A ethic of autonomy, an ethic that can try to be emancipating for individuals and communities, must begin with knowledge. As we saw, knowledge is the result and the central tool of the human experience, our main weapon against uncertainty, and the point of connection between our species and Nature, between technology and society, and between historical change and social relationships. It’s not developed in a sort of big, open general chat, but within given contexts, under certain rules, and starting from a particular identity among those who take part in the conversation. All knowledge is, to some extent, community knowledge. That’s why the projection of an ethic of knowledge is not “political,” a theory of the State, but a theory of human communities that uses them to explain the societies in which they exist. To see the social world not only as an inter-communitarian terrain with many social “truths” in play, and also many kinds of truth, means accepting conflict as inevitable, but also understanding that, most of the time, the framework of that conflict can be agreed on.
Abundance as a goal for communities and species
While transforming Nature is the original definition of the species, which is motivated by the need to overcome uncertainty and scarcity, the development of knowledge—which turns species time into historical time—is the only creator of meaning in the great macro-story of the human experience. Obviously, this tale is not linear, always ascendant, or predetermined to reach any specific place. Knowledge is a product of the transformation of nature and in good measure is dependent on it. That’s why eras, societies, or communities where that transformation stops end up “forgetting” knowledge and technologies that were previously known and losing skills and structures, until they revert to subsistence economies; societies that, like several tribes still existing today, find a fragile “stationary state” in isolation, or communities like the Amish or the Hutterites, which simply “choose” not to grow. These are not more authentic or “human,” but just the opposite, the most dehumanizing and alienating, because they deny and abort what is central to the human experience on the basis of a social system in which passion for knowledge and diversity suffer what can only be iron control.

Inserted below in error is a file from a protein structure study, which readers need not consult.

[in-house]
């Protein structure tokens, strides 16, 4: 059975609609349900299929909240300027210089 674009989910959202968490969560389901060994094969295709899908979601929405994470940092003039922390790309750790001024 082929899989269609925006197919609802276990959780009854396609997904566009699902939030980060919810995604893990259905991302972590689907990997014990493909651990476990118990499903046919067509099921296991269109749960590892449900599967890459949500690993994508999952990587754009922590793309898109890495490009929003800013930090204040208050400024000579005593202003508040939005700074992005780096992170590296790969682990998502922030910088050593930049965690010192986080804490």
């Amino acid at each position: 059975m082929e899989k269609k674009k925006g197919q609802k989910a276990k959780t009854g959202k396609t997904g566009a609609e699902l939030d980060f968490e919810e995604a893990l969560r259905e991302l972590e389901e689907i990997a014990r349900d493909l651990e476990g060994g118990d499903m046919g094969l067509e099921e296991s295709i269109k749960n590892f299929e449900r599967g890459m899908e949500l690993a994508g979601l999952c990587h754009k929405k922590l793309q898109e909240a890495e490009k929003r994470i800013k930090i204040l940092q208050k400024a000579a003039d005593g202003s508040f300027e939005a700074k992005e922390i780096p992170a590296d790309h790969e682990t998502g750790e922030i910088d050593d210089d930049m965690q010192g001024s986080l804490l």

Thought founded on an ethic of knowledge has to be projected not only onto the knowledge of a community, but also onto a Socioeconomics oriented towards abundance. Abundance means that knowledge has been developed to where it allows the species to transform and produce to make freedom possible for each of its members. What constrains everyone’s freedom in every social order, what makes such constraint necessary, is the need to organize according to the best technology possible to overcome scarcity. A society of scarce surpluses is a stratified society, supported by the power of the groups that manage it. Abundance as a historical stage would therefore mean the end of uncertainty as a primary engine of knowledge, and the end of conflicts that result from a social structure determined by scarcity.